20 Table 2: Treatment-Emergent Adverse Events in Short-Term, Placebo-Controlled Trials in Adult Patients with Schizophrenia a or Bipolar Mania b Treated with Oral ABILIFY Percentage of Patients Reporting Event c System Organ Class Aripiprazole Placebo Preferred Term (n=1843) (n=1166) Akathisia 10 4 Sedation 7 4 Extrapyramidal Disorder 5 3 Tremor 5 3 Somnolence 5 3 Psychiatric Disorders Agitation Insomnia Anxiety Restlessness 5 3 Respiratory, Thoracic, and Mediastinal Disorders Pharyngolaryngeal Pain 3 2 Cough 3 2 a 926 aripiprazole-treated patients and 413 placebo treated patients b 917 aripiprazole-treated patients and 753 placebo-treated patients c Events reported by at least 2% of patients treated with oral aripiprazole, except events which had an incidence equal to or less than placebo. An examination of population subgroups did not demonstrate a difference in the incidence of adverse events based on age, gender, or race. Patients should be advised of the risk of severe constipation during ABILIFY treatment and that they should tell their doctor if constipation occurs or worsens as they may need laxatives. Short-Term, Placebo-Controlled Trial of Adjunctive Therapy in Adult Patients with Bipolar Mania In a placebo-controlled trial of patients with bipolar mania who were already tolerating either lithium or valproate as monotherapy, aripiprazole was administered orally for 6 weeks at doses of 15 or 30 mg/day as adjunctive therapy with lithium or valproate. The adverse events reported in that study were generally similar to the adverse events listed in Table 1 from clinical trials in which aripiprazole was used as monotherapy. Akathisia and tremor were reported more frequently when aripiprazole was used as adjunctive therapy. Akathisia was reported in 19% of patients treated with aripiprazole as adjunctive therapy compared to 5% of patients who received placebo as adjunctive therapy. In the lithium subgroup, the incidence of akathisia was 28% in 20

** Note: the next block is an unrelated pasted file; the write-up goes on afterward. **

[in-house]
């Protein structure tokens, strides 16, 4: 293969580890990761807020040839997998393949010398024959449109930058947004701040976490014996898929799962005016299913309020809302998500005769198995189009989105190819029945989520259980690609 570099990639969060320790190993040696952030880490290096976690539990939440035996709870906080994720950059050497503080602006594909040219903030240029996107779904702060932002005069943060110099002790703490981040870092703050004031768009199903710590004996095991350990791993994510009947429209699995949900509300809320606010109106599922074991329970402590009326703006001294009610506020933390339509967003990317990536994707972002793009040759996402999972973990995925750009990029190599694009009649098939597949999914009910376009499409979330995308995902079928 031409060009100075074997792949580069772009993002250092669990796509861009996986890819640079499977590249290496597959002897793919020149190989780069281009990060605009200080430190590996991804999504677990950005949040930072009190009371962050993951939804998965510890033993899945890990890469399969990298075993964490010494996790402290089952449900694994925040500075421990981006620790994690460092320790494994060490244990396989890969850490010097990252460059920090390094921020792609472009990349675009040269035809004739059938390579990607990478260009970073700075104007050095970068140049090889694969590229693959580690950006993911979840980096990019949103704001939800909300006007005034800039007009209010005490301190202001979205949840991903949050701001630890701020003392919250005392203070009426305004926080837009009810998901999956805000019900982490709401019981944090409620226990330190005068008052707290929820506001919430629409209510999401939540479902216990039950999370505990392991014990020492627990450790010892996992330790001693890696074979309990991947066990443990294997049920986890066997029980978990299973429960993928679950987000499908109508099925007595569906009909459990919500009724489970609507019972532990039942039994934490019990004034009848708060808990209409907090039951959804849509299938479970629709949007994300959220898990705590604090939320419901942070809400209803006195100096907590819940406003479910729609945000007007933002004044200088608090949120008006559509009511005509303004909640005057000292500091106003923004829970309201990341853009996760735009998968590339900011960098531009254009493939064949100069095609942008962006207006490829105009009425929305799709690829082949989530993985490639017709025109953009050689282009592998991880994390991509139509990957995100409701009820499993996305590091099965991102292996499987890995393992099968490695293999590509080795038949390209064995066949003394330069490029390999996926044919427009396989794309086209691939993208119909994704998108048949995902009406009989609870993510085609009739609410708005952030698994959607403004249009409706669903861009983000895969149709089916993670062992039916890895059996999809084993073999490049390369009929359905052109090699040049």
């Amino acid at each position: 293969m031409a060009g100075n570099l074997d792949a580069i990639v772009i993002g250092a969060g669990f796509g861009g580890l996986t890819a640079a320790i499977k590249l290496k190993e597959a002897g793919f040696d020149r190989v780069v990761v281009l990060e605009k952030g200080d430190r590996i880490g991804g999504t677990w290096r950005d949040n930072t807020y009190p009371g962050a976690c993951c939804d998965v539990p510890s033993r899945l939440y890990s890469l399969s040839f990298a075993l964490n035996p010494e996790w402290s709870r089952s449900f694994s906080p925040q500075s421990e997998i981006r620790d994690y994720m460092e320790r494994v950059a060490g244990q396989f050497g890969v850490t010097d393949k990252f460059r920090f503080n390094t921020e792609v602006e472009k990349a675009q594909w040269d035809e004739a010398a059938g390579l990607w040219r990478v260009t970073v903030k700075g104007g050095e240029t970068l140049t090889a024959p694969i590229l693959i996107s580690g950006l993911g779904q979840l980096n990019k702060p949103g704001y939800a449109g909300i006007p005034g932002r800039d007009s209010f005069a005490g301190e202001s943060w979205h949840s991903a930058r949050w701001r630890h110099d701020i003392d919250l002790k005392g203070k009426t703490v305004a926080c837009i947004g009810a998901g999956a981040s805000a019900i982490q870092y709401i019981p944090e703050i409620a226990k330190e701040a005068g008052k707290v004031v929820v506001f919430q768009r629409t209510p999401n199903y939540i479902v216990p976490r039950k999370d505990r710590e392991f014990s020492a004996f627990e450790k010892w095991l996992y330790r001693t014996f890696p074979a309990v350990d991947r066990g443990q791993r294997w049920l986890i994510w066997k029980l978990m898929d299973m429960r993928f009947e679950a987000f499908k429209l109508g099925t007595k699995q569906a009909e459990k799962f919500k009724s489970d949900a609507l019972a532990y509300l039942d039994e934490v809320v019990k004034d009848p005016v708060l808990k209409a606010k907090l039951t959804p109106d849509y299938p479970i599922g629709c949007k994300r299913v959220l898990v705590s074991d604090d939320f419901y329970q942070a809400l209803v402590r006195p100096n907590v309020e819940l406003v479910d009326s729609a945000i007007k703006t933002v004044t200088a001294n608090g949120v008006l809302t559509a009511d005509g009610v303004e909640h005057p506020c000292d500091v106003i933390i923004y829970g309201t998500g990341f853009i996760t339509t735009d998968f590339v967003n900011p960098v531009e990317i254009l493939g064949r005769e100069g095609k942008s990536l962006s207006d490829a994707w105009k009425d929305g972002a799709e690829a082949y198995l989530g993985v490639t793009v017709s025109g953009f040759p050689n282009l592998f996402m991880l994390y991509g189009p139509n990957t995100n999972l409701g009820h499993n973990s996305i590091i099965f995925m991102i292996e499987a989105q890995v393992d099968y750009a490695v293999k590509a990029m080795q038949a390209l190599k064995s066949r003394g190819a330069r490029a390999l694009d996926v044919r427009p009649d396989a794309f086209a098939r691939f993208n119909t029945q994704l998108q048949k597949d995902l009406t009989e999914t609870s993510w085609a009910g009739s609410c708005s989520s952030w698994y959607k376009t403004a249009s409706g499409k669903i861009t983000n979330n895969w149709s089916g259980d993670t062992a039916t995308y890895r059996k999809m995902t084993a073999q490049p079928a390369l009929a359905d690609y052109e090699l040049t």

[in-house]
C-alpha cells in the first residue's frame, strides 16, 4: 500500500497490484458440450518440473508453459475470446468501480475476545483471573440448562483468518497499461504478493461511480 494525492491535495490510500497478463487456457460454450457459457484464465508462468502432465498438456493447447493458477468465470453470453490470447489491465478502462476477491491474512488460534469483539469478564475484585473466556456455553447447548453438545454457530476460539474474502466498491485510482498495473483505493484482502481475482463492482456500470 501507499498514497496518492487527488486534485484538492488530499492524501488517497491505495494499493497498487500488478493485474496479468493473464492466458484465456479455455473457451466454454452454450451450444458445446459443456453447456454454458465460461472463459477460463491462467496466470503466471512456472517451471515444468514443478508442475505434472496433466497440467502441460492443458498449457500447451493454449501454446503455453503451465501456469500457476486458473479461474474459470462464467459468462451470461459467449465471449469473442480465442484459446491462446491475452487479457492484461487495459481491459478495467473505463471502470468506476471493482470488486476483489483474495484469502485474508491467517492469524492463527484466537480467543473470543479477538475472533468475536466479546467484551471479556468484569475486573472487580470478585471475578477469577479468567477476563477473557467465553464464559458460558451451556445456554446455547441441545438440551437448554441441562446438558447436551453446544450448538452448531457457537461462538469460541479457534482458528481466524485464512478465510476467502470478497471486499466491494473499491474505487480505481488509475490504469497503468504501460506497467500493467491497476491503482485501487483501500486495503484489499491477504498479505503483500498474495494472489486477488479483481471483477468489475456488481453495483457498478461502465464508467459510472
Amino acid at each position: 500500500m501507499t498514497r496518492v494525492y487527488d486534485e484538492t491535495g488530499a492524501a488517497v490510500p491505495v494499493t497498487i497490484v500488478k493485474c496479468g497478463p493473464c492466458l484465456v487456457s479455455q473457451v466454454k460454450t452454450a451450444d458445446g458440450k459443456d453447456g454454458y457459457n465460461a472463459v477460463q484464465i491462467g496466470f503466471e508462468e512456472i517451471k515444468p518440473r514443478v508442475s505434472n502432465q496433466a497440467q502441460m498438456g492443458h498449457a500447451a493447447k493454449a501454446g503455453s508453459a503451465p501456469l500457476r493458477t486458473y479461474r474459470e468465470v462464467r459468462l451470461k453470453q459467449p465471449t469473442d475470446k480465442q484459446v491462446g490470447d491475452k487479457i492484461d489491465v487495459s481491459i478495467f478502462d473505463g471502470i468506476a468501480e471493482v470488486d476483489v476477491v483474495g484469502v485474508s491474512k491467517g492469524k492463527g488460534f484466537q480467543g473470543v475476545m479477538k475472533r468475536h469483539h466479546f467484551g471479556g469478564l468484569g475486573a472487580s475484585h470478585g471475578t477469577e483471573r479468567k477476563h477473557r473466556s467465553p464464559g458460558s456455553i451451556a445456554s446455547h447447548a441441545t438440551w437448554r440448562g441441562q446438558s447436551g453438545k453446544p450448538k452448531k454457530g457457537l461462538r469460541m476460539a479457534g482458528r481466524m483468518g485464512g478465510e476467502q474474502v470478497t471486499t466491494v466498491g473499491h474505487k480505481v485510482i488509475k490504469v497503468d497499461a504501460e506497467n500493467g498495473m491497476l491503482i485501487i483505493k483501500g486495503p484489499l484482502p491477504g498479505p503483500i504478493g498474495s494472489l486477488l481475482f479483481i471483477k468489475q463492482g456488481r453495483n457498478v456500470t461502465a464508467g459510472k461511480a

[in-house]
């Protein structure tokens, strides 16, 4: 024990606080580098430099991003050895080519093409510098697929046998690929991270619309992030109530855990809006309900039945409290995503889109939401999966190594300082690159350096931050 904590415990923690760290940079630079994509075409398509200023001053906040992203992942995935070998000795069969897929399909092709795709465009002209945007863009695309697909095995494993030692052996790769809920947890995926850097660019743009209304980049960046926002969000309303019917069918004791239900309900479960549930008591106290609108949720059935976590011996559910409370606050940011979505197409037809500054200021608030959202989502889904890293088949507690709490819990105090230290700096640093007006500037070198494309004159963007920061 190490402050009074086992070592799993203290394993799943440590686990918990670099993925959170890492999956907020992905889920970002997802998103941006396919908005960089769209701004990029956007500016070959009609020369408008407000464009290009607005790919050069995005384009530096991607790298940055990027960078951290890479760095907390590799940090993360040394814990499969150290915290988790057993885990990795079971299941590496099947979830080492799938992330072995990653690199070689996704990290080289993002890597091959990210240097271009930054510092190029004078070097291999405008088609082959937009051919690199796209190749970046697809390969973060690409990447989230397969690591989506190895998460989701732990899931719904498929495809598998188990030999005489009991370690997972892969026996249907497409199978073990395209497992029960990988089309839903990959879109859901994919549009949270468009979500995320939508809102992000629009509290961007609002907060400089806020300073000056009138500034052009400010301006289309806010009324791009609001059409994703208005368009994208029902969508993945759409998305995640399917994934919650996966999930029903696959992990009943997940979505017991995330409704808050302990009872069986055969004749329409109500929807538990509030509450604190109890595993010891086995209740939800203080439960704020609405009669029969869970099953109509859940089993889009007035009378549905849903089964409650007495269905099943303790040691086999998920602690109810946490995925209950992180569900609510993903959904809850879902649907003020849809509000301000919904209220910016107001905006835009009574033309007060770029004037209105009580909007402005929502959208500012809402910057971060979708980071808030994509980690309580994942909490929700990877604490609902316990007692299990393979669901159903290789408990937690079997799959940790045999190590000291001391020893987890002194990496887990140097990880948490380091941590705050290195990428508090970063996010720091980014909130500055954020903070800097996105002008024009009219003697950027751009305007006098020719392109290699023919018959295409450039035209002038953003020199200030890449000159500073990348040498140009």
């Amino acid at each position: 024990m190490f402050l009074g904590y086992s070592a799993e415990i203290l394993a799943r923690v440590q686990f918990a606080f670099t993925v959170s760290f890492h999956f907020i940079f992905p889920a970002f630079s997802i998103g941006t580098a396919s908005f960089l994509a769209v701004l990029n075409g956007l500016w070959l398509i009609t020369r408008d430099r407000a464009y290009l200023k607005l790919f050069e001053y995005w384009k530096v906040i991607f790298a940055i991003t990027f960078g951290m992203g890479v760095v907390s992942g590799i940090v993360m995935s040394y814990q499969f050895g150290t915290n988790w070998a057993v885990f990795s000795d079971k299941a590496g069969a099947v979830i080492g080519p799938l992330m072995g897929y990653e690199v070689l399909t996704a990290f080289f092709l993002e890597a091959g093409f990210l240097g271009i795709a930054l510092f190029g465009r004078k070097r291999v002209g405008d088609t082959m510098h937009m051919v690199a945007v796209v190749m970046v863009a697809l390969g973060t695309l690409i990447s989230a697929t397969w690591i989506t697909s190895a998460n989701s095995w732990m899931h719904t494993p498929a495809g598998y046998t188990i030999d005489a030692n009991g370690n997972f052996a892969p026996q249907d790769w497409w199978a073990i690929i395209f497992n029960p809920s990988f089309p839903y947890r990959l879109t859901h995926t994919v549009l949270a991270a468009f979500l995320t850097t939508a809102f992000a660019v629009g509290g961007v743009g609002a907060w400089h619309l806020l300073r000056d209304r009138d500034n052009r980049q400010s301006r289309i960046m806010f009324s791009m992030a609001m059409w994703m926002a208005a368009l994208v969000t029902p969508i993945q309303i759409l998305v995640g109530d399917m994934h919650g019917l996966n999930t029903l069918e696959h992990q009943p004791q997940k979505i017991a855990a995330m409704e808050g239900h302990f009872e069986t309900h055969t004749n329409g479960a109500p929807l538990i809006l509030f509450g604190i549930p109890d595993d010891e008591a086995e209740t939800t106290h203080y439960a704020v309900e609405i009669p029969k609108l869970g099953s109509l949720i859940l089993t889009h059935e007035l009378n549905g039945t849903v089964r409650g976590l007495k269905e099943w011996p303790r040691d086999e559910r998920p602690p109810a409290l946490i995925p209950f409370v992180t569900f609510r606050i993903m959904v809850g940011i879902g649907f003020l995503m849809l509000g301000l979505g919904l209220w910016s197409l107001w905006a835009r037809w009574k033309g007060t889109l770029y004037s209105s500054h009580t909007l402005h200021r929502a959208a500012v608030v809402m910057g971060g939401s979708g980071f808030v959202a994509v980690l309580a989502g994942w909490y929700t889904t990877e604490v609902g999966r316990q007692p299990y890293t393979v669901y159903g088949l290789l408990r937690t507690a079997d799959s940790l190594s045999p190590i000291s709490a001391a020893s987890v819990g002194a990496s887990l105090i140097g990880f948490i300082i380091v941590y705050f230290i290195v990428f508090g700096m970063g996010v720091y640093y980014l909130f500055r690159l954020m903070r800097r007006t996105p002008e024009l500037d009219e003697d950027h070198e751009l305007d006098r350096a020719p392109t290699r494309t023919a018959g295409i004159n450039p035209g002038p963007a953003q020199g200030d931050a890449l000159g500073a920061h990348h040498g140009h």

21 patients treated with aripiprazole as adjunct and 4% in patients treated with placebo. In the valproate subgroup akathisia was reported in 12% of patients treated with aripiprazole as adjunctive therapy compared to 6% treated with placebo as adjunctive therapy. The incidence of tremor was 9% for patients treated with aripiprazole as adjunctive therapy and 6% for patients who received placebo as adjunctive therapy. Other commonly reported adverse events in this trial were insomnia 8% vs 4% and extrapyramidal disorder 5% vs 1%, in aripiprazole-treated patients and placebo-treated patients, respectively. Discontinuation rates due to adverse events were 12% for patients treated with adjunctive aripiprazole compared to 6% for patients treated with adjunctive placebo. Akathisia, the most common adverse event leading to discontinuation in the aripiprazole group, led to withdrawal of 5% of aripiprazole-treated patients and 1% of patients on placebo. Short-Term, Placebo-Controlled Trial of Adolescent Patients (13-17 years of age) with Schizophrenia The following findings are based on one 6-week placebo-controlled trial in which oral aripiprazole was administered in doses ranging from 2 mg/day to 30 mg/day. Doses were titrated to fixed doses of 10 mg/day or 30 mg/day aripiprazole. Adverse Events Associated with Discontinuation of Treatment The incidence of discontinuation due to adverse events was 7% for patients treated with 10 mg/day aripiprazole, 3.9% for patients treated with 30 mg/day aripiprazole and 2% for patients treated with placebo. Commonly Observed Adverse Events Commonly observed adverse events associated with the use of aripiprazole in adolescent patients with schizophrenia (incidence of 5% or greater and aripiprazole incidence at least twice that for placebo) were extrapyramidal disorder, somnolence, and tremor. Adverse Events Reported at an Incidence of 1% or More Among Aripiprazole-Treated Patients and Greater than Placebo in a Short-Term, Schizophrenia Placebo-Controlled Trial in Adolescents (13-17 years of age) Table 3 enumerates the incidence, rounded to the nearest percent, of treatment-emergent adverse events that were reported during acute therapy (up to 6 weeks in schizophrenia) with 10 mg/day and 30 mg/day aripiprazole compared to placebo. Only adverse events that were reported in 1% or more of adolescent patients treated with aripiprazole (doses 2 mg/day) and for which the incidence in patients treated with aripiprazole was greater than the incidence in patients treated with placebo are included in Table 3. 21